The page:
What’s wrong with fundraising?: Nothing, in the abstract. Shannon asked: Since when did fundraising for nonprofits not be seen as social good? Well, my answer would be that fundraising for nonprofits isn’t itself “social good.” Fundraising is one way of financing efforts to move toward social change- and it’s still necessary. But I do believe the nonprofit sector needs reform. I’m not making the facile “nonprofits need to be more like businesses” argument, because that doesn’t quite capture the problem. But there are too many npos (1.6 million in the US alone)—I’d argue we should look at merger, formal collaboration and dissolution-- and our outdated funding models aren’t adaptive to this current financial crisis. I’ve said before that fundraising as we know it, is going the way of dinosaurs (I do think peer-to-peer fundraising, particularly through social media, is a viable mode of fundraising) and I think we as a sector need to work on alternative, effective financing platforms. (This is also because issue fatigue is real. The discussion on socialedge followed my discussion on cause fatigue at and my website that arose from Global Grassroots’ work in trying to move through obstacles to Darfur activism efforts and from Nick Kristof’s “Darfur Puppy” article in the NY Times. Sometimes people don’t want to hear about it anymore…)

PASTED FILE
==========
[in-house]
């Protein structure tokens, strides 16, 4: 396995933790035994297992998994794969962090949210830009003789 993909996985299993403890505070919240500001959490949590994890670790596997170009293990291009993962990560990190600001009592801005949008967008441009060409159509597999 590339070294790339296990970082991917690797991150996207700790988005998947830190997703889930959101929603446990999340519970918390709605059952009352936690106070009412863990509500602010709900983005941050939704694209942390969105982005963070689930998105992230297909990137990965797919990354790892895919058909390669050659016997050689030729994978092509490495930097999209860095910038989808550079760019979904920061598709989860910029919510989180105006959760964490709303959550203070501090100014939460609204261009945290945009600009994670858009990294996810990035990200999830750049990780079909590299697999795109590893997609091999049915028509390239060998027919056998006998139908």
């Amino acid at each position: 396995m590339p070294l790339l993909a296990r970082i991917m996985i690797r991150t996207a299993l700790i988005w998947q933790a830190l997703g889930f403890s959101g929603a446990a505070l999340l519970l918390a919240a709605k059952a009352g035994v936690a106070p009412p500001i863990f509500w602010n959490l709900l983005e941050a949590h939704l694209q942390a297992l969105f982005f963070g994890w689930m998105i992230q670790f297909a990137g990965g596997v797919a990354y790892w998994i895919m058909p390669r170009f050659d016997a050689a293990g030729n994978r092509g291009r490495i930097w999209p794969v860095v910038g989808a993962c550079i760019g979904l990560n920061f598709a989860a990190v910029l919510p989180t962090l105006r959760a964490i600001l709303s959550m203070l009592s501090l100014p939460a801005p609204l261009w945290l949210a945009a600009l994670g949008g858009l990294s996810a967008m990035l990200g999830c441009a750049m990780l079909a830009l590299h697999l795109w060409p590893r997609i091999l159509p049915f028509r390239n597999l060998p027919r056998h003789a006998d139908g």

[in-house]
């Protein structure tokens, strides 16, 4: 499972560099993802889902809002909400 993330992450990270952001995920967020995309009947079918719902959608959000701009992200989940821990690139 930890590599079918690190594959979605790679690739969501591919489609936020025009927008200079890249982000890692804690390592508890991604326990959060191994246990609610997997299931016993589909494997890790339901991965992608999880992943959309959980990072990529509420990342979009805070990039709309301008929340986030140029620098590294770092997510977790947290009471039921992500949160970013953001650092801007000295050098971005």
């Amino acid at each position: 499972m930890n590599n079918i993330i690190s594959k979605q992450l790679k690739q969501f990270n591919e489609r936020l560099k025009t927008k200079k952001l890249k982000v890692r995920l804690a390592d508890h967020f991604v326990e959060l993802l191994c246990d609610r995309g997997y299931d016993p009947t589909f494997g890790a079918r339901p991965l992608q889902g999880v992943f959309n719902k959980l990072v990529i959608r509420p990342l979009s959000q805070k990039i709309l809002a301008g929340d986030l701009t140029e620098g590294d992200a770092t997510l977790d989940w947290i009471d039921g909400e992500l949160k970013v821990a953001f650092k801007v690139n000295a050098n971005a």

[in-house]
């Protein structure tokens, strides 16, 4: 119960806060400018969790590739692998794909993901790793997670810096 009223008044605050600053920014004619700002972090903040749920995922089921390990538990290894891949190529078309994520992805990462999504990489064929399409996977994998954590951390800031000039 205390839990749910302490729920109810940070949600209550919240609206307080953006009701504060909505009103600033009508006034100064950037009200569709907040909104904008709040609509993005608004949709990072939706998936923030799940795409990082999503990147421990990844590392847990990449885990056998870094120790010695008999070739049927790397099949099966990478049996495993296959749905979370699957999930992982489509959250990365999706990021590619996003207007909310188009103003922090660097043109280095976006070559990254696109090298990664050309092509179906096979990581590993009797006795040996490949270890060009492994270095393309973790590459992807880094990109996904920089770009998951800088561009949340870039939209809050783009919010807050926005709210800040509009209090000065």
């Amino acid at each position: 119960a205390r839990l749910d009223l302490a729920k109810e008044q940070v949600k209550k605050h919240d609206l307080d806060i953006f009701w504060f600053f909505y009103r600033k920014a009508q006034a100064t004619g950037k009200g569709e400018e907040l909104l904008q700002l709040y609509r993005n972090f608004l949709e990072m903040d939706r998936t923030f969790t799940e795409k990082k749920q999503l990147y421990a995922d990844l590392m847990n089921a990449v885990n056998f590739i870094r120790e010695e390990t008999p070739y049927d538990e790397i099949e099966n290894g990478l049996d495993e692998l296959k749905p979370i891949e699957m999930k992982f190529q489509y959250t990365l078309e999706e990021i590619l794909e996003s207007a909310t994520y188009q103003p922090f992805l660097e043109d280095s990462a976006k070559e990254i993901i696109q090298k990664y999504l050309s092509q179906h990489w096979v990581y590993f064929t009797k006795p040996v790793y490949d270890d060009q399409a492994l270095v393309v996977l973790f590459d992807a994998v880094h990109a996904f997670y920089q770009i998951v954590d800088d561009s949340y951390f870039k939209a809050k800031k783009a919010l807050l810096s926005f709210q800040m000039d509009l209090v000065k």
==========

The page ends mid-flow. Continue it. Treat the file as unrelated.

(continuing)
On the other side, James says “I find it disconcerting that almost everyone seems to be missing one very critical point: social media tools can be used for more than simply fundraising.” Sure they can. (That’s not the message that was sent by the Porter Novelli panel, but I understand Beth’s point about how difficult it is to contextualize in that format.) But, what exactly do social media tools accomplish in social change? There’s a rather large group of activities that we currently cram into social change- from cancer research to genocide, from disaster relief to education reform, etc. Also, the difference between social media and mobile in this context is that most people on the ground don’t have access to social media. But they have access to mobile. So what is possible with mobile applications is ground-level innovation and ground-level information transmission within communities with a lower price of entry. This isn’t as possible with social media such as FB, Twitter or blogs.